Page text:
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January 12, 2016 6:10 pm

French Authorities Calling Terrorists ‘Unbalanced’ to Cover Antisemitic Motives, Major Jewish Group Claims

avatar by Algemeiner Staff

French soldiers guarding Jewish institutions in France, in the wake of terror attack in Paris and elsewhere. Photo: The Blaze.

French soldiers guarding Jewish institutions in France, in the wake of terror attacks in Paris and elsewhere. Photo: The Blaze.

Calling terrorists with seeming antisemitic motives “unbalanced” has become a politically correct cover for the perpetrators of antisemitic attacks, declared the director of international relations at the Simon Wiesenthal Center.

“While the [French] government takes firm protective measures, legal authorities now use a new euphemism as a politically correct cover for antisemitic terrorists, calling them ‘unbalanced’,” Dr. Shimon Samuels told the Representative Council of French Jewish Institutions (CRIF) on Tuesday.

“The sheer repetition of incidents seems to have a numbing effect on public opinion, even more apparent in the wake of the indiscriminate Paris assaults that, last month, took more than 130 lives… The Jewish target becomes a lesser priority in the welter of generalized violence,” he said.

Samuels’ comments came a day after a teenage Turkish student stabbed a Jewish man in Marseilles outside the Jewish academy where he taught. He called for a thorough investigation of the stabber’s school, family, mosque and social media to discover what may have motivated the teen’s attack.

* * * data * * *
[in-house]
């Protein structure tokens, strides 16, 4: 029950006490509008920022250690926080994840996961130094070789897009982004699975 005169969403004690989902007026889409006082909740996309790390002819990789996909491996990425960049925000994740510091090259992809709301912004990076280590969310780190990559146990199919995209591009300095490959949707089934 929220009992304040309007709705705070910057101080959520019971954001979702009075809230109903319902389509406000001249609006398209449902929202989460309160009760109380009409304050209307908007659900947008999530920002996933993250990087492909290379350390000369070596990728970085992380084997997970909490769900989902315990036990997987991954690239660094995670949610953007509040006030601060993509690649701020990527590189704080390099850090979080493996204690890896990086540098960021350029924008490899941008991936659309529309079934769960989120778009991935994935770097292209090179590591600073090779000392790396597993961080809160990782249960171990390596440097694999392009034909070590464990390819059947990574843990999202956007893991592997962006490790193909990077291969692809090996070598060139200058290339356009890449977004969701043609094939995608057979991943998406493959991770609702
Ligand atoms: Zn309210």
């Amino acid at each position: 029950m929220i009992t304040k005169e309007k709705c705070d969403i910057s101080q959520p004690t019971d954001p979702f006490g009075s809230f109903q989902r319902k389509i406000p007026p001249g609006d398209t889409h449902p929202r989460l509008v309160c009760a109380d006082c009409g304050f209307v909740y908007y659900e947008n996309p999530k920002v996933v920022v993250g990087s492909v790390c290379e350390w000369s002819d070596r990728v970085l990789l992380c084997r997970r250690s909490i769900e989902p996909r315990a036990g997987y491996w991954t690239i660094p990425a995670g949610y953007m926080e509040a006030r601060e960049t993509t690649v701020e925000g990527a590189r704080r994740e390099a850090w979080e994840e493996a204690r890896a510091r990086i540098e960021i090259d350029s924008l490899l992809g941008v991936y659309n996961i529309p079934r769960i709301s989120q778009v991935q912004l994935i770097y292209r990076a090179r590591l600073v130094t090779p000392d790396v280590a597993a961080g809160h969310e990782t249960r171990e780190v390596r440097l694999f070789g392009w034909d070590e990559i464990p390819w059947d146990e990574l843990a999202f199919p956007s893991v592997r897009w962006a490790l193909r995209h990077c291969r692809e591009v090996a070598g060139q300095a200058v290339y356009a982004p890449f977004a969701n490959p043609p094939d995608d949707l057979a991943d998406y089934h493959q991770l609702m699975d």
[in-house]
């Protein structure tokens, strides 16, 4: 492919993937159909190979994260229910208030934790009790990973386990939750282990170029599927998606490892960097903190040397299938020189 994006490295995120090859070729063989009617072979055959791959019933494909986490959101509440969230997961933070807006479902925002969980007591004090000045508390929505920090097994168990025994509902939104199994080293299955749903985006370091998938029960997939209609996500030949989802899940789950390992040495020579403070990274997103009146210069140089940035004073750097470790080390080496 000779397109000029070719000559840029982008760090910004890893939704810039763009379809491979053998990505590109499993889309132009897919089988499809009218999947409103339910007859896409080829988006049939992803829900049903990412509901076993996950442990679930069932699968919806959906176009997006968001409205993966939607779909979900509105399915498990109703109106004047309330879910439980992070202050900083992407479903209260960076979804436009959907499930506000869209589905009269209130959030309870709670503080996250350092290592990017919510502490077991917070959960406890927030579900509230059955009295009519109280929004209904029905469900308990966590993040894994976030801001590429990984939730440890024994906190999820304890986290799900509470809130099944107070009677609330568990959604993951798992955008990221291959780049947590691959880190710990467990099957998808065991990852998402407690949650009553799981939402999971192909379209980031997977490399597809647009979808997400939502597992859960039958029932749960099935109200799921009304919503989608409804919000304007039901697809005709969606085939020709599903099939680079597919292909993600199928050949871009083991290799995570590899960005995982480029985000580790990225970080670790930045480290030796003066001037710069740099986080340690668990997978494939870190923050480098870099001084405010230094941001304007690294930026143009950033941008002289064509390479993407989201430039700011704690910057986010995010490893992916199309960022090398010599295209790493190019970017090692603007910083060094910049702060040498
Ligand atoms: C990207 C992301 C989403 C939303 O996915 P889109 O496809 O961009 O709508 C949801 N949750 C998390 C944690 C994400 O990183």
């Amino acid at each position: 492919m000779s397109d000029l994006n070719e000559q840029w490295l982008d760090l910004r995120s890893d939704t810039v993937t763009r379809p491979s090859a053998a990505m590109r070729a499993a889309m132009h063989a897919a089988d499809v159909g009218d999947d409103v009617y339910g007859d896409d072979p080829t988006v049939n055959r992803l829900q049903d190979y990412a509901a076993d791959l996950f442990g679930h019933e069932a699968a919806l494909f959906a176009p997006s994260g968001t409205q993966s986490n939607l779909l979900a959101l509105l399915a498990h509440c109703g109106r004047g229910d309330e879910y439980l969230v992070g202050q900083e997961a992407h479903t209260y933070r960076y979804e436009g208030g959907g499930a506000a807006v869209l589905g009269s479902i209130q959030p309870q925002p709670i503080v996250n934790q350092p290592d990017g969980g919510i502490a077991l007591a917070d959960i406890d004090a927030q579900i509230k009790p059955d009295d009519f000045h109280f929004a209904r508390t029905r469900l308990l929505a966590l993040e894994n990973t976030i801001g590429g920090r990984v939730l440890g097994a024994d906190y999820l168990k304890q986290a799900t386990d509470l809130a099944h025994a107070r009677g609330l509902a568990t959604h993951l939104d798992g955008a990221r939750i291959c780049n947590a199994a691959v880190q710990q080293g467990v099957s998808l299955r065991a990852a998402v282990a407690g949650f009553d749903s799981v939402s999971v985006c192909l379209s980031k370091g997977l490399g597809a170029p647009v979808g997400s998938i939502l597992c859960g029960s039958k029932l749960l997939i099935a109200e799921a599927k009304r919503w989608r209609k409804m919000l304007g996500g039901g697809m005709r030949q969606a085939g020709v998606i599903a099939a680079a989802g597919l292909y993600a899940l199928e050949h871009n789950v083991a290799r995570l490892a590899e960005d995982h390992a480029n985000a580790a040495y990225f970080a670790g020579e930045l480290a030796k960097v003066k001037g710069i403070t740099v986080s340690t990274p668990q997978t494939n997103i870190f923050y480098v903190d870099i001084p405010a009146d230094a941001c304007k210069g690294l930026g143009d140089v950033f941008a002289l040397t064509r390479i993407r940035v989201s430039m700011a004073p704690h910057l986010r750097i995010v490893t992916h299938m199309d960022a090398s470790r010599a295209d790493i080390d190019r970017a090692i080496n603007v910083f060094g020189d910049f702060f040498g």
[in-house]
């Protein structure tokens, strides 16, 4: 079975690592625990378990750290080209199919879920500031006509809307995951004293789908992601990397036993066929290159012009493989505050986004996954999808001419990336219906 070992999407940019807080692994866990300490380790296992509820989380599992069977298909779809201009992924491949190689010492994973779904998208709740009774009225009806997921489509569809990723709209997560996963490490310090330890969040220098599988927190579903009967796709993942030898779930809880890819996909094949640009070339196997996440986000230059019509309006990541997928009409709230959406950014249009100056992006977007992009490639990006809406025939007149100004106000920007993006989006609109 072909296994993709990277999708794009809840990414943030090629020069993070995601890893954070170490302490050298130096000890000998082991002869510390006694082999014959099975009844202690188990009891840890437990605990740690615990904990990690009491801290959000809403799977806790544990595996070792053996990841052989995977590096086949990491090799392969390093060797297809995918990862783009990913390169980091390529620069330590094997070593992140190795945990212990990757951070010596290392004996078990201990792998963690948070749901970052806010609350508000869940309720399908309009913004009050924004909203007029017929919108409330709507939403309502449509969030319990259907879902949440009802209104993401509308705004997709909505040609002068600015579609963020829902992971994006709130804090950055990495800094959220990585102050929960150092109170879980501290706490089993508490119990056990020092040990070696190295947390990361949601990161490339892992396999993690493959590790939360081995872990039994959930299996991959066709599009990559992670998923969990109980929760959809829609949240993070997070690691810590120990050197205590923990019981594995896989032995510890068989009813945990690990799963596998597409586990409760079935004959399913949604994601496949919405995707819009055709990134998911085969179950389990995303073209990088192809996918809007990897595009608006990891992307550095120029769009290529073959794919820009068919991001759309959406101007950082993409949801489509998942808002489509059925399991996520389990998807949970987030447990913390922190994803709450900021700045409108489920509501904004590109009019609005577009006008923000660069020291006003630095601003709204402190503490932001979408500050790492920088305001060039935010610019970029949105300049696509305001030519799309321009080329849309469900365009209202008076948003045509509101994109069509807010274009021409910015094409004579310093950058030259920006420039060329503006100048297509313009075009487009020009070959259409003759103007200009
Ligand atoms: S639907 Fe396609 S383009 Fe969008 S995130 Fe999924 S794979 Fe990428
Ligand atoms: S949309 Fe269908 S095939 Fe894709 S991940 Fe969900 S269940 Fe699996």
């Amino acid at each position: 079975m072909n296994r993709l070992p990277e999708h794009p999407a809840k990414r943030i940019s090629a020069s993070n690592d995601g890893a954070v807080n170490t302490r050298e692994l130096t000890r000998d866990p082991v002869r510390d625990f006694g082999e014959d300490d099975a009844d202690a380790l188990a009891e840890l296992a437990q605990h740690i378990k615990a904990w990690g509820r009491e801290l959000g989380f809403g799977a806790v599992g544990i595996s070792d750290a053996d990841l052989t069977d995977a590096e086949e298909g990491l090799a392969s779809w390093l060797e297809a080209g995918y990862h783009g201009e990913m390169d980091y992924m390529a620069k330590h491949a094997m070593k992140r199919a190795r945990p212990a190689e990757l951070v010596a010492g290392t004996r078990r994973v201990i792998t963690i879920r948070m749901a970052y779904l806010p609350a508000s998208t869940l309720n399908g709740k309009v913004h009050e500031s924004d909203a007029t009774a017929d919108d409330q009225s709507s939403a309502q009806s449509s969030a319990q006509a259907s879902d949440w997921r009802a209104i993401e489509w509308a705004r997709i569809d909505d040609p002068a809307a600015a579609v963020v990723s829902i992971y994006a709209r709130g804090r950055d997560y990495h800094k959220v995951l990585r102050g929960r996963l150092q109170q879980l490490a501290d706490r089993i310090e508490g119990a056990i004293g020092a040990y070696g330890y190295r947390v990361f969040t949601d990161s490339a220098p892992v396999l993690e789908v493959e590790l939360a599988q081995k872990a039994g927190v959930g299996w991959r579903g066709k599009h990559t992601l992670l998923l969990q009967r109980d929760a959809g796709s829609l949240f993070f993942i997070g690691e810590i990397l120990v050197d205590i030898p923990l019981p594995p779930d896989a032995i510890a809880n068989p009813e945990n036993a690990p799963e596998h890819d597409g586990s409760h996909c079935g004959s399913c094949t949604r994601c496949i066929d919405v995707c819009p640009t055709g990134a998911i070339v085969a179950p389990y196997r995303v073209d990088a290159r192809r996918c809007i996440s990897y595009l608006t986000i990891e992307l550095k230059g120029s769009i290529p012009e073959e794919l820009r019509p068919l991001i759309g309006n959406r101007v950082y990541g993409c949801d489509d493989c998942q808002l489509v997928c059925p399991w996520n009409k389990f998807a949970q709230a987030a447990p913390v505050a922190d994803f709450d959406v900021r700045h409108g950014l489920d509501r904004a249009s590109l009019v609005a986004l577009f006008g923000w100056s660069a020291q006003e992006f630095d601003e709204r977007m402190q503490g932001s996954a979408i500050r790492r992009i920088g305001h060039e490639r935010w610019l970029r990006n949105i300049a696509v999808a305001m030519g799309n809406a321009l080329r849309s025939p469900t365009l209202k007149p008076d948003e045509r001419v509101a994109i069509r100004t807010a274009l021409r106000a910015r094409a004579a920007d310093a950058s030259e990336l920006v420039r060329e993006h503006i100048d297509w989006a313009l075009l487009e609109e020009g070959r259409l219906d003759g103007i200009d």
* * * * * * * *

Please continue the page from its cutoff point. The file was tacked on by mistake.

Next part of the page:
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Samuels’ also decried the lack of French authorities at last Saturday’s one year memorial for the terrorist attack at a kosher supermarket in Paris on January 9, 2015 that killed 4 people.

“Attendees at the Kosher supermarket commemoration were almost exclusively Jewish … As the continued attacks take their toll, no wonder Jewish emigration from France is exponentially exceeding published figures … One can only imagine the fate of these communities today, but for the existence of the State of Israel,” Samuels said.

Indeed Israeli immigration figures said more than 8,000 French Jews immigrated to the Jewish state last year, more than any other year in history. France has the largest Jewish community in Europe, estimated at about 600,000, including many from North Africa. Israeli Prime Minister Benjamin Netanyahu drew criticism from French leaders last year after the HyperCacher attack in Paris for encouraging French Jews to immigrate to the Jewish state.


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